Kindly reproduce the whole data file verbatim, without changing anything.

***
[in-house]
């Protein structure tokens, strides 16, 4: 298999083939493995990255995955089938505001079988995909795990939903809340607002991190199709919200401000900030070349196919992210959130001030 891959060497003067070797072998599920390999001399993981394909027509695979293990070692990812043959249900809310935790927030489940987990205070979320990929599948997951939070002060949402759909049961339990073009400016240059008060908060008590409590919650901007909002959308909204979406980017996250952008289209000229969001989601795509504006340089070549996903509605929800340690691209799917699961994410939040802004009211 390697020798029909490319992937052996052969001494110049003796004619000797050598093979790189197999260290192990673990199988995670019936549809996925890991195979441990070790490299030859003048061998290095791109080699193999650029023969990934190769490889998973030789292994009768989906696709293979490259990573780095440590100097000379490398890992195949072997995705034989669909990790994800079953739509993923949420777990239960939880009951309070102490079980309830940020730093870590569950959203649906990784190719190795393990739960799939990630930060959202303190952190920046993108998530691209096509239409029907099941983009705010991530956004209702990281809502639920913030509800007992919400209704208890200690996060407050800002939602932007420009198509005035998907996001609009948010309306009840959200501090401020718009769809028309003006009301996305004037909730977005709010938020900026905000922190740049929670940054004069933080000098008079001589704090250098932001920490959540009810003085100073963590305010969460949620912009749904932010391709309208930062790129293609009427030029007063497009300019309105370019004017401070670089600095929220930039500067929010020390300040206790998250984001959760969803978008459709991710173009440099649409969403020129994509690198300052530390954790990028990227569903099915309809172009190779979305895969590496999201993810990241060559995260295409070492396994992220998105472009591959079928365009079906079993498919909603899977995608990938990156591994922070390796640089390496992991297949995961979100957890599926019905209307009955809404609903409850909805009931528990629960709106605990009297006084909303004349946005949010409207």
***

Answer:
[in-house]
């Protein structure tokens, strides 16, 4: 298999083939493995990255995955089938505001079988995909795990939903809340607002991190199709919200401000900030070349196919992210959130001030 891959060497003067070797072998599920390999001399993981394909027509695979293990070692990812043959249900809310935790927030489940987990205070979320990929599948997951939070002060949402759909049961339990073009400016240059008060908060008590409590919650901007909002959308909204979406980017996250952008289209000229969001989601795509504006340089070549996903509605929800340690691209799917699961994410939040802004009211 390697020798029909490319992937052996052969001494110049003796004619000797050598093979790189197999260290192990673990199988995670019936549809996925890991195979441990070790490299030859003048061998290095791109080699193999650029023969990934190769490889998973030789292994009768989906696709293979490259990573780095440590100097000379490398890992195949072997995705034989669909990790994800079953739509993923949420777990239960939880009951309070102490079980309830940020730093870590569950959203649906990784190719190795393990739960799939990630930060959202303190952190920046993108998530691209096509239409029907099941983009705010991530956004209702990281809502639920913030509800007992919400209704208890200690996060407050800002939602932007420009198509005035998907996001609009948010309306009840959200501090401020718009769809028309003006009301996305004037909730977005709010938020900026905000922190740049929670940054004069933080000098008079001589704090250098932001920490959540009810003085100073963590305010969460949620912009749904932010391709309208930062790129293609009427030029007063497009300019309105370019004017401070670089600095929220930039500067929010020390300040206790998250984001959760969803978008459709991710173009440099649409969403020129994509690198300052530390954790990028990227569903099915309809172009190779979305895969590496999201993810990241060559995260295409070492396994992220998105472009591959079928365009079906079993498919909603899977995608990938990156591994922070390796640089390496992991297949995961979100957890599926019905209307009955809404609903409850909805009931528990629960709106605990009297006084909303004349946005949010409207």